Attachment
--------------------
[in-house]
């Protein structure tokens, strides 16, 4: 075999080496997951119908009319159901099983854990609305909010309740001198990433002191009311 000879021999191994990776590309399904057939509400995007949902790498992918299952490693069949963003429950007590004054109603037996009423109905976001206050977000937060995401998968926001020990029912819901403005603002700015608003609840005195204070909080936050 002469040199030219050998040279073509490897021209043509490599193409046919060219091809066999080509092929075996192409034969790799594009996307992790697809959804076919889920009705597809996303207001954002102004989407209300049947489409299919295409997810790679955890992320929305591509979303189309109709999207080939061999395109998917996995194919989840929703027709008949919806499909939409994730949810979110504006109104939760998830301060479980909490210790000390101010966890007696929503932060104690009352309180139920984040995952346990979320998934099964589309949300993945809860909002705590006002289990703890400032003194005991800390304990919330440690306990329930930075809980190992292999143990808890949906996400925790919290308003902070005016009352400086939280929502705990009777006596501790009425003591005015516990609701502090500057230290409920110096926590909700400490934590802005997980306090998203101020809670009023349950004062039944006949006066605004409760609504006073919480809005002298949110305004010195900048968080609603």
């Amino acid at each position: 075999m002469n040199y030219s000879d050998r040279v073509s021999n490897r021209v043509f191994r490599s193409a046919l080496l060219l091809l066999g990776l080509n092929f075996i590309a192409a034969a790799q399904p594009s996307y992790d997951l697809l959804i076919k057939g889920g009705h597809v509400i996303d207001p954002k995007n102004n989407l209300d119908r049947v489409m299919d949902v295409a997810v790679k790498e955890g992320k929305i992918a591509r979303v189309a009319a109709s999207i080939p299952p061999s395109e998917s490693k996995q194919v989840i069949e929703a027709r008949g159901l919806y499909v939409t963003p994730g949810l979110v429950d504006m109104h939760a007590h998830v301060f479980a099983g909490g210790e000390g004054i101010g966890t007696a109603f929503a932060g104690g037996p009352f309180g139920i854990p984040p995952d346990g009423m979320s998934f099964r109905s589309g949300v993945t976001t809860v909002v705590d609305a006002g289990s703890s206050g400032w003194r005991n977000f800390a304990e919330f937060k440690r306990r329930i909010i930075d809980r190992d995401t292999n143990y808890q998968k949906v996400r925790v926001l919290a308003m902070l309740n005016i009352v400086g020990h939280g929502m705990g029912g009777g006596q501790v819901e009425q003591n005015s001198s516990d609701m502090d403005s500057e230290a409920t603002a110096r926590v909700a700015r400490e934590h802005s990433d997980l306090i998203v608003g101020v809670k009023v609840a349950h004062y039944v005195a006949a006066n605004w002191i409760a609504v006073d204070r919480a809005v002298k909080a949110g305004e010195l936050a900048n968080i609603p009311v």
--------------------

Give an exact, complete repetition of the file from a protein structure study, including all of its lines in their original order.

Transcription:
[in-house]
């Protein structure tokens, strides 16, 4: 075999080496997951119908009319159901099983854990609305909010309740001198990433002191009311 000879021999191994990776590309399904057939509400995007949902790498992918299952490693069949963003429950007590004054109603037996009423109905976001206050977000937060995401998968926001020990029912819901403005603002700015608003609840005195204070909080936050 002469040199030219050998040279073509490897021209043509490599193409046919060219091809066999080509092929075996192409034969790799594009996307992790697809959804076919889920009705597809996303207001954002102004989407209300049947489409299919295409997810790679955890992320929305591509979303189309109709999207080939061999395109998917996995194919989840929703027709008949919806499909939409994730949810979110504006109104939760998830301060479980909490210790000390101010966890007696929503932060104690009352309180139920984040995952346990979320998934099964589309949300993945809860909002705590006002289990703890400032003194005991800390304990919330440690306990329930930075809980190992292999143990808890949906996400925790919290308003902070005016009352400086939280929502705990009777006596501790009425003591005015516990609701502090500057230290409920110096926590909700400490934590802005997980306090998203101020809670009023349950004062039944006949006066605004409760609504006073919480809005002298949110305004010195900048968080609603």
């Amino acid at each position: 075999m002469n040199y030219s000879d050998r040279v073509s021999n490897r021209v043509f191994r490599s193409a046919l080496l060219l091809l066999g990776l080509n092929f075996i590309a192409a034969a790799q399904p594009s996307y992790d997951l697809l959804i076919k057939g889920g009705h597809v509400i996303d207001p954002k995007n102004n989407l209300d119908r049947v489409m299919d949902v295409a997810v790679k790498e955890g992320k929305i992918a591509r979303v189309a009319a109709s999207i080939p299952p061999s395109e998917s490693k996995q194919v989840i069949e929703a027709r008949g159901l919806y499909v939409t963003p994730g949810l979110v429950d504006m109104h939760a007590h998830v301060f479980a099983g909490g210790e000390g004054i101010g966890t007696a109603f929503a932060g104690g037996p009352f309180g139920i854990p984040p995952d346990g009423m979320s998934f099964r109905s589309g949300v993945t976001t809860v909002v705590d609305a006002g289990s703890s206050g400032w003194r005991n977000f800390a304990e919330f937060k440690r306990r329930i909010i930075d809980r190992d995401t292999n143990y808890q998968k949906v996400r925790v926001l919290a308003m902070l309740n005016i009352v400086g020990h939280g929502m705990g029912g009777g006596q501790v819901e009425q003591n005015s001198s516990d609701m502090d403005s500057e230290a409920t603002a110096r926590v909700a700015r400490e934590h802005s990433d997980l306090i998203v608003g101020v809670k009023v609840a349950h004062y039944v005195a006949a006066n605004w002191i409760a609504v006073d204070r919480a809005v002298k909080a949110g305004e010195l936050a900048n968080i609603p009311v």